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Borders Business News

Outtakes from Doing Business In Memphis

Sometimes our data research reveals a lot about how business is really done in Memphis!

We love it when we talk to people who obviously know their jobs and take pride in doing it. These individuals are friendly, well spoken, and have ready answers for our questions such as, "What year was your company established"? Conversely, and unfortunately, we also see a distressing number of companies which are represented by people who are rude, inarticulate, and who basically couldn't care less about their company or their bosses. The simple question, "Could you please tell me the name of your company's president (or CEO, General Manager, etc.)" sometimes inspired responses ranging from "I have no idea" to "You don't need to know." 

These "outtakes" documented by our Data Researchers represent some of the more amusing responses we've received during our yearly update. They also include some of our "oldies but goodies" that were gathered from previous years but are just too good to retire. We promise we did not make any of these up!

At this end of this litany of how not to do business in Memphis, we have a few simple suggestions on how business can avoid these kinds mistakes.


Voice Mail Jail. Some companies will do anything to avoid talking to you in person. A large established law firm has a voice mail system so complicated that our Data Researchers could not crack it, even after numerous attempts. They did repeatedly land in a mailbox with an automated attendant delivering the following message: It is January 28 and our office is closed due to bad weather. The researcher got this message on April 3rd.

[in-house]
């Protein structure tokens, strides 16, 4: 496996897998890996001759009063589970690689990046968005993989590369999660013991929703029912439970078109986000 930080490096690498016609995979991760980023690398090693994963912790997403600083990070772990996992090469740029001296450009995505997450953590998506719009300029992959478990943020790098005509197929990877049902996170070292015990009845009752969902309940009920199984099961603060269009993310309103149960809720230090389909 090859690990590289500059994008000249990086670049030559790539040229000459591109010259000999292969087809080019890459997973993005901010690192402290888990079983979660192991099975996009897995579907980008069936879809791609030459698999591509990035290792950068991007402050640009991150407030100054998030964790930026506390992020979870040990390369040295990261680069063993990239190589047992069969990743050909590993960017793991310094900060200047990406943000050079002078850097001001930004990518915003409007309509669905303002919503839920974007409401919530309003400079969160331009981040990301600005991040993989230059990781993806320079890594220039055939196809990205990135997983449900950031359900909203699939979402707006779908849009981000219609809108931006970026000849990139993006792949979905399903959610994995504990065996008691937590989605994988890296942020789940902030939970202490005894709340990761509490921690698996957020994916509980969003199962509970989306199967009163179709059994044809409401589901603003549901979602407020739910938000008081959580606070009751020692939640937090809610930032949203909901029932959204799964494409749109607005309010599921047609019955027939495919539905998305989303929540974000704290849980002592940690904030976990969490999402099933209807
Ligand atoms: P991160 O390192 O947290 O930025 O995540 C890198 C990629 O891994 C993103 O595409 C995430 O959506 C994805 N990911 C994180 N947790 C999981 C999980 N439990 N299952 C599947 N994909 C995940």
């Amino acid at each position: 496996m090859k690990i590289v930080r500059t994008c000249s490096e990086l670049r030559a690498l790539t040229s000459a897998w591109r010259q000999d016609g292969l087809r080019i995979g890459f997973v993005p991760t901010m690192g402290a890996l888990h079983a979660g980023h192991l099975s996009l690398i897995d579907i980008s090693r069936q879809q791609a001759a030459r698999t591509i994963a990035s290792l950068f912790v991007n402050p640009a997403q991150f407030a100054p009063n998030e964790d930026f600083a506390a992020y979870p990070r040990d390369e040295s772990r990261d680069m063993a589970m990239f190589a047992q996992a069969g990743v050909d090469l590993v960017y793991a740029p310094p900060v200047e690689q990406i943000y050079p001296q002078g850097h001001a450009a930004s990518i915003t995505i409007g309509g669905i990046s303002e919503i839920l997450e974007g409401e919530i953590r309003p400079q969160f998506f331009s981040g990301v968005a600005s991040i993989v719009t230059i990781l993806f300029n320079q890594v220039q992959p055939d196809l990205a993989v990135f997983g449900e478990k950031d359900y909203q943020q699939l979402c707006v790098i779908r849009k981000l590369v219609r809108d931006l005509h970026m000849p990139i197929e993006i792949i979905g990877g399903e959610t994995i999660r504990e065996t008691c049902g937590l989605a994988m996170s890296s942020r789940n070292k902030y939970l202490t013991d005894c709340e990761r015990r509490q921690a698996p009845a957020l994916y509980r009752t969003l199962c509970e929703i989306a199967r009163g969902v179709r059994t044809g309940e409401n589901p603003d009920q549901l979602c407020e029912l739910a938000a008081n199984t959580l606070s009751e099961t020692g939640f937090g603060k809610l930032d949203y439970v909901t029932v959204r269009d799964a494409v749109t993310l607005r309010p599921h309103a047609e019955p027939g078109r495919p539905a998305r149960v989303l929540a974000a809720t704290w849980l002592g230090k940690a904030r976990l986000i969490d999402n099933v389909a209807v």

Finger Lickin' Good. We called one large corporation whose secretary answered the phone with a mouth full of food. It wasn't just a case of uh-oh, I got caught with a mouthful of bagel. This woman proceeded to eat the entire time our researcher talked to her. Munch, crunch, slurp, belch.

This Company Just Runs Itself! When our Data Researcher asked who the owner was, the person who answered the phone replied, "Some Lady." Well, then, who was the restaurant manager? They didn't have one, the person replied. Hmmm. Who, then, runs the place when "the Lady" wasn't there. "No one. It just runs itself."

Also Self-Run. Another company that "just runs itself" is a popular fast food restaurant. The Researcher called the main office on this one and was told they have "no one in charge there."

O-mi-god, Where am I? We called a pizza restaurant and the assistant manager not only didn't know where he was, but didn't know his boss's name either. This must be a real problem, because we also talked to another store where the assistant could barely pronounce the manager's name, much less spell it.

More Lost Employees. Yet another pizza restaurant told us to call back after 5 PM. He too did not know the address of the establishment he works for. (What's with the pizza parlors, anyway?)

Lost in the Mall. One store manager said he didn't know anything except that he was "in a mall."

I Could be Queen! One church we spoke with had no clergy at that time. When we asked the assistant what her title was, she laughed and said, "I can be anything I want to be this week!" Hmmm.

Great Place to Work. One downtown retail establishment described in great detail the shop and its mission. Afterwards he added, "Smoking is allowed in the shop, and we serve wine after 5:00 PM."